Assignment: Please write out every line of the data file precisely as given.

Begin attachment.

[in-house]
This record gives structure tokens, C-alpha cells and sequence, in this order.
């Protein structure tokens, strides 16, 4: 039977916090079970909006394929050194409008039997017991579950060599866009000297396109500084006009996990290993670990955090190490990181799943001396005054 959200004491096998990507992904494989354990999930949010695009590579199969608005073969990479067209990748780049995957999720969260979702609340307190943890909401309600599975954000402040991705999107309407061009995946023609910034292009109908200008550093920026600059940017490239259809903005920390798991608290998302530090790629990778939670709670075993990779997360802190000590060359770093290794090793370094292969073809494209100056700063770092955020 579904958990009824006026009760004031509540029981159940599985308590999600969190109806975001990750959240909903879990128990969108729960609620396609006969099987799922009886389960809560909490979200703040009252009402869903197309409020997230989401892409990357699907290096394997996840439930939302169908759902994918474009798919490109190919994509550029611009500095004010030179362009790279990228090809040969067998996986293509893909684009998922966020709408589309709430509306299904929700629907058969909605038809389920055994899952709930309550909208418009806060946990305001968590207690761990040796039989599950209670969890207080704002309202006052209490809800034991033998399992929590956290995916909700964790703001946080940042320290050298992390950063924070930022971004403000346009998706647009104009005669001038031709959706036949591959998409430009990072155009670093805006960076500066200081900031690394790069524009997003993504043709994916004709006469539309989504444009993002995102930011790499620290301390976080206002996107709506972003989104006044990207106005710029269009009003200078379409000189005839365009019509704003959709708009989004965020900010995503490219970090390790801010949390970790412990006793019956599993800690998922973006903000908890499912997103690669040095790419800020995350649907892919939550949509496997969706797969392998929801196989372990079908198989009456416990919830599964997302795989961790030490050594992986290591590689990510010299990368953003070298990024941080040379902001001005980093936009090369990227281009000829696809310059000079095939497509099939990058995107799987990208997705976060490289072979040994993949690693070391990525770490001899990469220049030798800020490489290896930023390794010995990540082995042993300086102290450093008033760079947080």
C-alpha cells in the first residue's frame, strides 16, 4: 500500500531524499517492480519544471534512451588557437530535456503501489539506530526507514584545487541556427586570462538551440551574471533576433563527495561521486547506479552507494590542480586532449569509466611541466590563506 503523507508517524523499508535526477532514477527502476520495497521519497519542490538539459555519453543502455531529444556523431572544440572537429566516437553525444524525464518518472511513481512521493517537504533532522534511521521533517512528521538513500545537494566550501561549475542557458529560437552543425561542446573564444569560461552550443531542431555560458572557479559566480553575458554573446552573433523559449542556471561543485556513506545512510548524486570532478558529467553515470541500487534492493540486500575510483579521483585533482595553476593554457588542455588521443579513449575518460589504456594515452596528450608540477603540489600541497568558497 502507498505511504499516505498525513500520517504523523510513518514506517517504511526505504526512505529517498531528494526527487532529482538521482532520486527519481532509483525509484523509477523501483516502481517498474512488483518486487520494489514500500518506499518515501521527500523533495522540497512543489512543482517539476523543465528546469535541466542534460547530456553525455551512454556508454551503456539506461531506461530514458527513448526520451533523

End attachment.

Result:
[in-house]
This record gives structure tokens, C-alpha cells and sequence, in this order.
């Protein structure tokens, strides 16, 4: 039977916090079970909006394929050194409008039997017991579950060599866009000297396109500084006009996990290993670990955090190490990181799943001396005054 959200004491096998990507992904494989354990999930949010695009590579199969608005073969990479067209990748780049995957999720969260979702609340307190943890909401309600599975954000402040991705999107309407061009995946023609910034292009109908200008550093920026600059940017490239259809903005920390798991608290998302530090790629990778939670709670075993990779997360802190000590060359770093290794090793370094292969073809494209100056700063770092955020 579904958990009824006026009760004031509540029981159940599985308590999600969190109806975001990750959240909903879990128990969108729960609620396609006969099987799922009886389960809560909490979200703040009252009402869903197309409020997230989401892409990357699907290096394997996840439930939302169908759902994918474009798919490109190919994509550029611009500095004010030179362009790279990228090809040969067998996986293509893909684009998922966020709408589309709430509306299904929700629907058969909605038809389920055994899952709930309550909208418009806060946990305001968590207690761990040796039989599950209670969890207080704002309202006052209490809800034991033998399992929590956290995916909700964790703001946080940042320290050298992390950063924070930022971004403000346009998706647009104009005669001038031709959706036949591959998409430009990072155009670093805006960076500066200081900031690394790069524009997003993504043709994916004709006469539309989504444009993002995102930011790499620290301390976080206002996107709506972003989104006044990207106005710029269009009003200078379409000189005839365009019509704003959709708009989004965020900010995503490219970090390790801010949390970790412990006793019956599993800690998922973006903000908890499912997103690669040095790419800020995350649907892919939550949509496997969706797969392998929801196989372990079908198989009456416990919830599964997302795989961790030490050594992986290591590689990510010299990368953003070298990024941080040379902001001005980093936009090369990227281009000829696809310059000079095939497509099939990058995107799987990208997705976060490289072979040994993949690693070391990525770490001899990469220049030798800020490489290896930023390794010995990540082995042993300086102290450093008033760079947080």
C-alpha cells in the first residue's frame, strides 16, 4: 500500500531524499517492480519544471534512451588557437530535456503501489539506530526507514584545487541556427586570462538551440551574471533576433563527495561521486547506479552507494590542480586532449569509466611541466590563506 503523507508517524523499508535526477532514477527502476520495497521519497519542490538539459555519453543502455531529444556523431572544440572537429566516437553525444524525464518518472511513481512521493517537504533532522534511521521533517512528521538513500545537494566550501561549475542557458529560437552543425561542446573564444569560461552550443531542431555560458572557479559566480553575458554573446552573433523559449542556471561543485556513506545512510548524486570532478558529467553515470541500487534492493540486500575510483579521483585533482595553476593554457588542455588521443579513449575518460589504456594515452596528450608540477603540489600541497568558497 502507498505511504499516505498525513500520517504523523510513518514506517517504511526505504526512505529517498531528494526527487532529482538521482532520486527519481532509483525509484523509477523501483516502481517498474512488483518486487520494489514500500518506499518515501521527500523533495522540497512543489512543482517539476523543465528546469535541466542534460547530456553525455551512454556508454551503456539506461531506461530514458527513448526520451533523